Too Much Data, Too Little Analysis

At times, I have felt like a lonely voice crying in the wilderness, but in truth, there is a growing chorus of others who are concerned about the same thing.
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For many years, I have been sounding the alarm about a national security apparatus running amok, raking in more data than can make use of. At times, I have felt like a lonely voice crying in the wilderness, but in truth, there is a growing chorus of others who are concerned about the same thing.

"Too Much Information: Spy Agency Struggles To Make Sense of Data Flood" read a headline in the December 26, 2014, Wall Street Journal. The article quoted William Binney, who rose through the ranks at the National Security Agency (NSA) over a 30 year career, retiring in 2001. The NSA knows so much it cannot understand what it has, Binney said. "What they are doing is making themselves dysfunctional by taking all this data." Amen, brother.

Many recognize the problem, but constructive ways to deal with it are few. The NSA is a vast bureaucracy, and like a giant ship at sea -- it takes a long time and lots of work to get a bureaucracy to change direction. As I write, the NSA is building a new storage center in Utah that will be able to contain 100,000 times as much information as the Library of Congress. What NSA will be able to do with all that information, of course, is the big question.

To be sure, there are ideas on the table. A presidential panel recently recommended the agency shut down its bulk collection of telephone call records of all Americans (Wall Street Journal). It also recommended creation of "smart software" to sort data as it is collected, rather than accumulate vast troves of information for sorting out later. The reality is that the collection becomes an end in itself, and the sorting out never gets done. Congress is finally taking a hard look at the NSA's activities. It would appear some changes will be sought.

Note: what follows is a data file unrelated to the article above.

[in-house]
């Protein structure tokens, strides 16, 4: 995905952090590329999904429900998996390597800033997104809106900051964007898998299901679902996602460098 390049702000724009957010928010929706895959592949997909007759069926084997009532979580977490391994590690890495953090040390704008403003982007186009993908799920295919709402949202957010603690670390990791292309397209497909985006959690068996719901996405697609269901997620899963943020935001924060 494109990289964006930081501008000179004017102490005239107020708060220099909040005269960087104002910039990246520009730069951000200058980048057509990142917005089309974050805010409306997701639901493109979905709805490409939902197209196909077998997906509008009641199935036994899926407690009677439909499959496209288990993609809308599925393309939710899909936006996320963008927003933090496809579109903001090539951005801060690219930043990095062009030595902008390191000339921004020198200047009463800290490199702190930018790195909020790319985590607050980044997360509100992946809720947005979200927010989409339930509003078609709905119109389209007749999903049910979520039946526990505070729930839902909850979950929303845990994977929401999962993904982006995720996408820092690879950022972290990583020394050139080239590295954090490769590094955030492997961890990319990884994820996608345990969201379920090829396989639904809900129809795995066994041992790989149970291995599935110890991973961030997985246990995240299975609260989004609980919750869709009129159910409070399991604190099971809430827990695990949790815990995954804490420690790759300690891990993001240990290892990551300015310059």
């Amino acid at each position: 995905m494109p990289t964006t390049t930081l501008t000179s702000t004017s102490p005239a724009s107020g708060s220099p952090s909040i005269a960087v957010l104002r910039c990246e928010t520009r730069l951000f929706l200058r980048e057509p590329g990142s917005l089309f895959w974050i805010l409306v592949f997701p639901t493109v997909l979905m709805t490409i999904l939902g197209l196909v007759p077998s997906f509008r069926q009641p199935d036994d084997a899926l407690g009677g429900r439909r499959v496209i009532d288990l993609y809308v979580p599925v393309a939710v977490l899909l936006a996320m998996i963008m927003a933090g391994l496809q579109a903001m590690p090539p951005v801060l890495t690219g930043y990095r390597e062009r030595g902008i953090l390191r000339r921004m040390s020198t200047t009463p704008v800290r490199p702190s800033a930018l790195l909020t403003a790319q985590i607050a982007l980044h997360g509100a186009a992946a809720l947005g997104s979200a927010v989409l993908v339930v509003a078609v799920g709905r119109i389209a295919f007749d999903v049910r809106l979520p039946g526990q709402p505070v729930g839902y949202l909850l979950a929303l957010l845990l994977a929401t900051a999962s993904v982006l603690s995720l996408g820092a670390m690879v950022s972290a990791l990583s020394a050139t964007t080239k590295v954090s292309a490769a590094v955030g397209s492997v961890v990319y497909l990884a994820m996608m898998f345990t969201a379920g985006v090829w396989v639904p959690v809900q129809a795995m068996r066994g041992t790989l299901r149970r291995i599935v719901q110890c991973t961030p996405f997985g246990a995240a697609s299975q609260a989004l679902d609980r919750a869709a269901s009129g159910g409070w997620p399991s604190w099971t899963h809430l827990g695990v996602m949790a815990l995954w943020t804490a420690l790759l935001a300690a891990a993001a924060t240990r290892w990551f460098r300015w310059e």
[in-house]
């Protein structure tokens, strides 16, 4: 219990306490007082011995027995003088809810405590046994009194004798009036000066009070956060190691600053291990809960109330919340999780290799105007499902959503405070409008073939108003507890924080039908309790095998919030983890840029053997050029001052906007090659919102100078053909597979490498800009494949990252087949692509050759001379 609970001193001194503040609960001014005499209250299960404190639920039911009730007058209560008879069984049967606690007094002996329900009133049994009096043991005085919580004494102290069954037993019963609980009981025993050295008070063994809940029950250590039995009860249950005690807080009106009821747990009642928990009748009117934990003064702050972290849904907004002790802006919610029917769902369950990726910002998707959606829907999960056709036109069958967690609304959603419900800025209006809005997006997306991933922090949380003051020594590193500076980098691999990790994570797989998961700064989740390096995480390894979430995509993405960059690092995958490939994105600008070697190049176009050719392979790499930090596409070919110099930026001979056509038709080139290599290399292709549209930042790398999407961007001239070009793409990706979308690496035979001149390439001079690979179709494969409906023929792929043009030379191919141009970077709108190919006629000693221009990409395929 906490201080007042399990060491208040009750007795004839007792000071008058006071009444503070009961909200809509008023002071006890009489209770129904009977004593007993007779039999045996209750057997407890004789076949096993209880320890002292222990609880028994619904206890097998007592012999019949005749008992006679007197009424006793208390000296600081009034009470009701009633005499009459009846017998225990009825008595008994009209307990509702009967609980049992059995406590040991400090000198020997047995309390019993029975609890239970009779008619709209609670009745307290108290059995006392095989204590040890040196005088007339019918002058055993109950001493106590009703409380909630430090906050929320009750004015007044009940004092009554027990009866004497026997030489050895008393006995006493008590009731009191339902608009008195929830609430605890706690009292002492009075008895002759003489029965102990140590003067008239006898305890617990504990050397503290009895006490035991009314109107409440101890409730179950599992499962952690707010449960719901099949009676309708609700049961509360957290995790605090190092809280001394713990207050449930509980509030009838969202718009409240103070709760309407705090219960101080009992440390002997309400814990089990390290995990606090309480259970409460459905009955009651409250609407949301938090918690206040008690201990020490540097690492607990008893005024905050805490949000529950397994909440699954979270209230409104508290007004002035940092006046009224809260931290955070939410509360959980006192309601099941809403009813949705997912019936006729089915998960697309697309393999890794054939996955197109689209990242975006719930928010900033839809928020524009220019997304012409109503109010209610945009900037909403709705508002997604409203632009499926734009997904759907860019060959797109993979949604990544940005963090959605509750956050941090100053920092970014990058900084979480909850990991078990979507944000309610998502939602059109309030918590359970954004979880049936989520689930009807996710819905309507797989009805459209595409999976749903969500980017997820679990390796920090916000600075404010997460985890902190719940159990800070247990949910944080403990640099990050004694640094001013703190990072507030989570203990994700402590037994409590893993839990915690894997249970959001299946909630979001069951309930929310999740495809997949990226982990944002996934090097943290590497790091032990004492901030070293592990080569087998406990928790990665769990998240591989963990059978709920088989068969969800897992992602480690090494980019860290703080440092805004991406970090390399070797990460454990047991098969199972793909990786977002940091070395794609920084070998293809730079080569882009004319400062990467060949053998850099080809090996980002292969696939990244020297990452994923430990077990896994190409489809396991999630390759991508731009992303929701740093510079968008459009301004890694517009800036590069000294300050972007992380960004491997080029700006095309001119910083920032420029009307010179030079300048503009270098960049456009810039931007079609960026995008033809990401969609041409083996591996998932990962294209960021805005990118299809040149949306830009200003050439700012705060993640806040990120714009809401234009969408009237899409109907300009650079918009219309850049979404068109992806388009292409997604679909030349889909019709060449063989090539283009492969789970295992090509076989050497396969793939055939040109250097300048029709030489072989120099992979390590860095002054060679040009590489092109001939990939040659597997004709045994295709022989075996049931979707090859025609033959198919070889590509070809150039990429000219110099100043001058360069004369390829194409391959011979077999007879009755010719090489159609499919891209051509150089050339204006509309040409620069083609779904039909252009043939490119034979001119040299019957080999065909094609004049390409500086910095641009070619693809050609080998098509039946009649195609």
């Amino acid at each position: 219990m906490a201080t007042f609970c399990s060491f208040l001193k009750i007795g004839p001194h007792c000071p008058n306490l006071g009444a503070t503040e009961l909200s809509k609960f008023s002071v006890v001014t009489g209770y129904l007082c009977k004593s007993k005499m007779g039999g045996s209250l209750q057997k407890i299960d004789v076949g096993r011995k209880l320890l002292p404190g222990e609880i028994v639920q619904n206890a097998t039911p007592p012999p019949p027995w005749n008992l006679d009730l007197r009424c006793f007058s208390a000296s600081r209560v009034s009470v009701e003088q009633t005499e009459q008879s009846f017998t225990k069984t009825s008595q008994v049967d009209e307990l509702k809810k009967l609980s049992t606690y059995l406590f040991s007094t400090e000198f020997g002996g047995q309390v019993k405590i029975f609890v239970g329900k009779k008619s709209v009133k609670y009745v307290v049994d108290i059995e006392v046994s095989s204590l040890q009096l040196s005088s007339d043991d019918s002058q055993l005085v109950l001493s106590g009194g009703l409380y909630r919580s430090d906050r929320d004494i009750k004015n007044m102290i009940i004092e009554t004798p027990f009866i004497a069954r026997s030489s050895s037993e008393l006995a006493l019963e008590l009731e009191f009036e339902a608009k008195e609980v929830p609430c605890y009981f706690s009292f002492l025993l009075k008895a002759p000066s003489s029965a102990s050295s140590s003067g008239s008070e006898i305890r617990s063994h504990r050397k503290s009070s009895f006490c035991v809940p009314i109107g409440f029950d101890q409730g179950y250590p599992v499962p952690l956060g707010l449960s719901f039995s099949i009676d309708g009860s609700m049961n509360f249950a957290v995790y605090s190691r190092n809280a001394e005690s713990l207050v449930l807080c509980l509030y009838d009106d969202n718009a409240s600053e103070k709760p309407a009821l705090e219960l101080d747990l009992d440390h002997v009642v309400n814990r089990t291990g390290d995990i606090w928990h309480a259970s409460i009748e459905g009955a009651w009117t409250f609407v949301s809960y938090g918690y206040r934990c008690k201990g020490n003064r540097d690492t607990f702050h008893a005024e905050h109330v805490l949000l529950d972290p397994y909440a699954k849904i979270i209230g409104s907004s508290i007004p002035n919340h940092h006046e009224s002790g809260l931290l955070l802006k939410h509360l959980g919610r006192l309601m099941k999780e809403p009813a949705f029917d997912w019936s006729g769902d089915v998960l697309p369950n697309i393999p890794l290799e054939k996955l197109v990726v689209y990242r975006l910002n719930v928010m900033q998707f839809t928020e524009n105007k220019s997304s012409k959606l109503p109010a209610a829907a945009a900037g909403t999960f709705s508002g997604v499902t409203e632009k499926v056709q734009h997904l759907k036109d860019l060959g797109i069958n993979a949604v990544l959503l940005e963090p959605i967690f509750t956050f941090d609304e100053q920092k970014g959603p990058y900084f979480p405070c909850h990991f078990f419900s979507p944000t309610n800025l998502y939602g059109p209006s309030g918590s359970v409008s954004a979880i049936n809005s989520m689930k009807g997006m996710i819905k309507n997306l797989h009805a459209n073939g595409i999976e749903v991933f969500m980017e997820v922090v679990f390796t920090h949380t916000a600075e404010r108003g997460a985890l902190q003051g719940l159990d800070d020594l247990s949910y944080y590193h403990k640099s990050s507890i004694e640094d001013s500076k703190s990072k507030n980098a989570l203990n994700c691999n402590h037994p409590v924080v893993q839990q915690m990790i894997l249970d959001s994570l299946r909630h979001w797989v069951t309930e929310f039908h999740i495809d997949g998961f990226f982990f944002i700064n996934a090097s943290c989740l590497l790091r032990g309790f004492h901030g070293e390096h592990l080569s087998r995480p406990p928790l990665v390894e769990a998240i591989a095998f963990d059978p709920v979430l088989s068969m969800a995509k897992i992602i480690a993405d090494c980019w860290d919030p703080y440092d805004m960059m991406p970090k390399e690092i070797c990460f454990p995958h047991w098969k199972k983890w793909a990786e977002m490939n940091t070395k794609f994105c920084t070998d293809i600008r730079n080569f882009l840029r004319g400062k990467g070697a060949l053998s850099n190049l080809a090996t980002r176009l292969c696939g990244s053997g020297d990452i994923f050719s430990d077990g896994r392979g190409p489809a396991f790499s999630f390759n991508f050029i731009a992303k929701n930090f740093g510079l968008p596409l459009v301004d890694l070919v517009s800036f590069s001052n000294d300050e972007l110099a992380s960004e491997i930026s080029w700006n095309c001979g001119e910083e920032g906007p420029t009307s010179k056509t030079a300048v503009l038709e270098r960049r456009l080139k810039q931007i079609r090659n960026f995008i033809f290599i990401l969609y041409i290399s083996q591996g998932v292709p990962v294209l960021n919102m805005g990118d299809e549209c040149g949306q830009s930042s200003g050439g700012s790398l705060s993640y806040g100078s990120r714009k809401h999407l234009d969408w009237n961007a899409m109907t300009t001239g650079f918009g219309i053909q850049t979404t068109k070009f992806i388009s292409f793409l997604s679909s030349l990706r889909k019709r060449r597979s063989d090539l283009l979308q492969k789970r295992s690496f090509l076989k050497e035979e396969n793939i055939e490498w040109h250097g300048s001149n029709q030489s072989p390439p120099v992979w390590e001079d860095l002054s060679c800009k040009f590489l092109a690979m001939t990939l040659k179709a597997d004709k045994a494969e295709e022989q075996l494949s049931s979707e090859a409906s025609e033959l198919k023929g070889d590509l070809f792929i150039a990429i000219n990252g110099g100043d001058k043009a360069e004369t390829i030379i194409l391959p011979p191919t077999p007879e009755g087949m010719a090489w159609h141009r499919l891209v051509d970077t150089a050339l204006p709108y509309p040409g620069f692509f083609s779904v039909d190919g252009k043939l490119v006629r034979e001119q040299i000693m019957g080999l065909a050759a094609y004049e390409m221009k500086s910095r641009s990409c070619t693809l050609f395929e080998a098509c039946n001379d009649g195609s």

But the NSA is a large, powerful bureaucracy, and as such is intrinsically resistant to change, whether driven by inside or outside forces. The agency does have a serious mandate to defend the country from deadly enemies, unlike any we have ever faced before. The leadership will be tempted to view reform efforts as threats to its ability to perform its most vital functions.

But the charge of too much data, too little analysis is credible and goes to the very heart of the NSA's mission. Like other critics, I want the NSA to be more efficient and effective, not undermine its ability to function. Nor am I overly concerned about the NSA's alleged incursions into the privacy of citizens. I don't believe the people of the NSA are interested in prying into the private lives of Americans, nor that many Americans are unduly worried about it. If a certain amount of privacy must be sacrificed to ward off terrorist attacks, then that is the price we must pay.

The issue is a straightforward one of simple ability to manage data effectively in order to provide our leaders with actionable information. Too much raw data compromises that ability. That is all there is to it.

Lt. Gen. Clarence E. "Mac" McKnight, Jr., (USA-Ret) is the author of From Pigeons to Tweets: A General Who Led Dramatic Change in Military Communications, published by The History Publishing Company.

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